Unless its ridiculously loose I'd give it another chance with plenty of THREAD SEALANT this time. If you're using a stud, use one that has both coarse and fine threads and thread it in till it bottoms out - this pretty much ensures its sealing one side of the threaded surface and the thread sealant is filling the rest of the gaps.

ONLY if this fails would I then go to any trouble of drilling, installing inserts or any of that other stuff. Try the simplest stuff first !!
 
Going with the Metric tap, you won't need to drill it out. It's just a hair larger and with the threads being loose now
I think it would be the esiest.
 
I would try thread seal tape. Had a pesky one years ago and that fixed it.
 
I would clean it well, use a teflon paste sealer, install a stud, tighten and let sit for 3 days. Probably will not leak.
 
If you're ok with using a stud, I have a permanent fix. Which means the stud is in there for good.
 
Clean it good like stated. Run a correct tap to clean up existing threads. Permatex high temp thread sealant, the hole is next to the exhaust, liberally on a correct stud, and in the hole. Screw the stud in by finger till it bottoms out. Let it set for a few days. Torque the nuts when you reinstall the manifold. Try and do this right the first time. I had a leaker after drilling out a broken stud, went a tad off course when drilling out the stud, but barely. Hasn't leaked since.
Good luck
 
What Bird said. This stuff works. Had a leaker on my Bee, used this. Never leaked since in 15 years. I used a thread chaser instead of tap, no metal removal.


Permatex 59214 High Temperature Thread Sealant, 6 ml Tube, Pack of 1 https://a.co/d/3RnPPnK
 
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Napa sells a lead based pipe thread anti seize & sealant used for high temp / High pressure hydraulic applications.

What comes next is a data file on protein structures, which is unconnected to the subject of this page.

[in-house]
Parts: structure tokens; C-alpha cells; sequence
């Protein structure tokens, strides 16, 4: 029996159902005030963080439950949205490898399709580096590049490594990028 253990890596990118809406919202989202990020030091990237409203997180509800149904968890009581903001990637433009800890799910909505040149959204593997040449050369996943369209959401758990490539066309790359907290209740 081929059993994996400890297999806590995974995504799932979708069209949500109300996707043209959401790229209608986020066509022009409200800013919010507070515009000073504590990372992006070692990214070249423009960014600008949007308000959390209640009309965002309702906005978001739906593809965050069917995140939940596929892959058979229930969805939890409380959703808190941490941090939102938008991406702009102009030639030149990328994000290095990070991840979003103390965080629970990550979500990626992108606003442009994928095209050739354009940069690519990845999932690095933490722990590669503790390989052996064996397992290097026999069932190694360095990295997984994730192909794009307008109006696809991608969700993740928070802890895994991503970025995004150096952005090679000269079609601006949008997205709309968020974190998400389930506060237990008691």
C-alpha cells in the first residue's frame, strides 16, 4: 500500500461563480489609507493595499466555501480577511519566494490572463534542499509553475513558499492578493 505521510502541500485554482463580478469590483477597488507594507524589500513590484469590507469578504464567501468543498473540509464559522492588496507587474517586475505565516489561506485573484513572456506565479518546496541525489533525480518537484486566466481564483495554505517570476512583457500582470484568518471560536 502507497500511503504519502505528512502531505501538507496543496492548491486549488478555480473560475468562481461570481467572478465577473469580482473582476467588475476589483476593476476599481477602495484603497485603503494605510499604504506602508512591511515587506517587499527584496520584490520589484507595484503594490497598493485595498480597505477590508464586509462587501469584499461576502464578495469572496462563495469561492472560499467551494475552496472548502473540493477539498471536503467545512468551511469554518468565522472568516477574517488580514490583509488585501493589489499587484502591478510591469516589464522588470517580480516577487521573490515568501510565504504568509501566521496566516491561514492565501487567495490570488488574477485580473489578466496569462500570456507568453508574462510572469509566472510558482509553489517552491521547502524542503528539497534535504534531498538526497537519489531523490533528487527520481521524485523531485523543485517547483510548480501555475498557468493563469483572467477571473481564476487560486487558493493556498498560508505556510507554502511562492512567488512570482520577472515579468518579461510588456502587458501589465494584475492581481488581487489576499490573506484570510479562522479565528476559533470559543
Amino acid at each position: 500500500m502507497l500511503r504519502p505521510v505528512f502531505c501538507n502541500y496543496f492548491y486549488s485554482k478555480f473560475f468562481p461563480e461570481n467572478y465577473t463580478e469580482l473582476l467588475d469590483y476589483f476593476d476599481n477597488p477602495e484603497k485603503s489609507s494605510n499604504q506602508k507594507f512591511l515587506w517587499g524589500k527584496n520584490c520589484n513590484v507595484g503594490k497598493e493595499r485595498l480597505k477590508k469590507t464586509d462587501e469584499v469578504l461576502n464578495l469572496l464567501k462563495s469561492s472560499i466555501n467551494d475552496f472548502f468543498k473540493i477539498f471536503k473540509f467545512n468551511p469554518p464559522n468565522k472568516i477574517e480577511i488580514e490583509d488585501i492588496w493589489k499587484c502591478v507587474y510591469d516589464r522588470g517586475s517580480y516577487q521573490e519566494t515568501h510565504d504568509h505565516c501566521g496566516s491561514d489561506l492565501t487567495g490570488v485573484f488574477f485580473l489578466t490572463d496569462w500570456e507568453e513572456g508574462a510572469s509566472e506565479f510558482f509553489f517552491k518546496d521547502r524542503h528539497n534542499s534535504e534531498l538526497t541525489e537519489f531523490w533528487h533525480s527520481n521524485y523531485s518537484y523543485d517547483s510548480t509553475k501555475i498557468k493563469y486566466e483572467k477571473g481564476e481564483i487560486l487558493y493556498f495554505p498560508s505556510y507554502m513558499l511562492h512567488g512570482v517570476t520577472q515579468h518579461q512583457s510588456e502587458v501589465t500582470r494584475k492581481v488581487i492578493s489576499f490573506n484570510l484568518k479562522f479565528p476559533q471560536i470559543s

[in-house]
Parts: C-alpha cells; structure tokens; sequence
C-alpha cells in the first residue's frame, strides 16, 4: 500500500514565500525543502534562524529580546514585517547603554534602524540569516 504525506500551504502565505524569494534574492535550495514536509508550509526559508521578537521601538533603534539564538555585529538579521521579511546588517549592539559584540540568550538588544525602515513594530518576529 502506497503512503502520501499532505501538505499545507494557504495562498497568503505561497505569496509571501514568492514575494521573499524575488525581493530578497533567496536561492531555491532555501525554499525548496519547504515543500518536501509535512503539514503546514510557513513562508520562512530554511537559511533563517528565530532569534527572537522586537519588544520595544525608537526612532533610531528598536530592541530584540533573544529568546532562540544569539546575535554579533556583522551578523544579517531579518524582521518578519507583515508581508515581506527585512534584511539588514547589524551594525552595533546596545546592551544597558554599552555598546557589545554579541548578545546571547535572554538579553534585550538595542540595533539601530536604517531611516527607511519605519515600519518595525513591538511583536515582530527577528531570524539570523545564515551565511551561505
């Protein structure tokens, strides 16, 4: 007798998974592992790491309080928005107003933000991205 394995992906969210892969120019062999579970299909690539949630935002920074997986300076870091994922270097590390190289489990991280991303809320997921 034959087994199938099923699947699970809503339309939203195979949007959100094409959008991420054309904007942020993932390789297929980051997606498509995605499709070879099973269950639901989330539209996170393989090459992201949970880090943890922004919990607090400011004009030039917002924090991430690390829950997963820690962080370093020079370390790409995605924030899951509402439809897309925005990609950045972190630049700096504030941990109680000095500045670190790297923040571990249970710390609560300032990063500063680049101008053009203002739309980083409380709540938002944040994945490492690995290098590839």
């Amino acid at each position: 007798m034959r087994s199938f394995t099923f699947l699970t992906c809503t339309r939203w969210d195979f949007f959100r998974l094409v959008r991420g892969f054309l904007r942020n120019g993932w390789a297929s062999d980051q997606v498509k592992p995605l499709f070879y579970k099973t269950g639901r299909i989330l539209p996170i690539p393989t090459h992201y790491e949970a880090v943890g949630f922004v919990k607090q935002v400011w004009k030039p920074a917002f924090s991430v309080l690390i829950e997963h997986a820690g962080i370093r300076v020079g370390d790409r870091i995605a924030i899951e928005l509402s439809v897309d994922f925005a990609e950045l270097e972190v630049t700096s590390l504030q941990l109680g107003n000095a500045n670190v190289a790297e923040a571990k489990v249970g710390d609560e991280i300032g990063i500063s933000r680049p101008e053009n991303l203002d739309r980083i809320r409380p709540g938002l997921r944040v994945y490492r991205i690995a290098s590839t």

Drain down the block under the hole level , clean the silicone out, dope up a stud with that napa sealer and assemble, let it set overnight before adding the coolant.
 
Going with the Metric tap, you won't need to drill it out. It's just a hair larger and with the threads being loose now
I think it would be the esiest.
I recently had two heads with worn and enlarged holes. I used inserts, but next time I think I would go the metric route.
 
This may sound strange but it has worked for me many times, and is easy ! Drain water down below hole ! Dry and clean it nicely! Run a tap in it to chase threads somewhat! Apply the long cure J & B adhesive to the clean dry chased threads, apply vasoline to the threads on the stud liberally! Let cure couple of days! Put headers back on ! You now have fresh threads in the head ! !
 
An M8 X 0.8 tap should do it!
An M8 x..8.... Don't know that I've ever seen one.... The normal M8 pitch is 1.25... The super fine M8 is 1.0....
Plus M8 is very close to 5/16 but being a 452 head I'm assuming this is a Big Block.... Exhaust bolt holes on Big Blocks are 3/8-16.... I thing the metric bolt of choice would be M10 x 1.25... It would work but the potential for a coolant leak would concern me... I think I'd be looking at a thread repair insert like the easy lock posted above...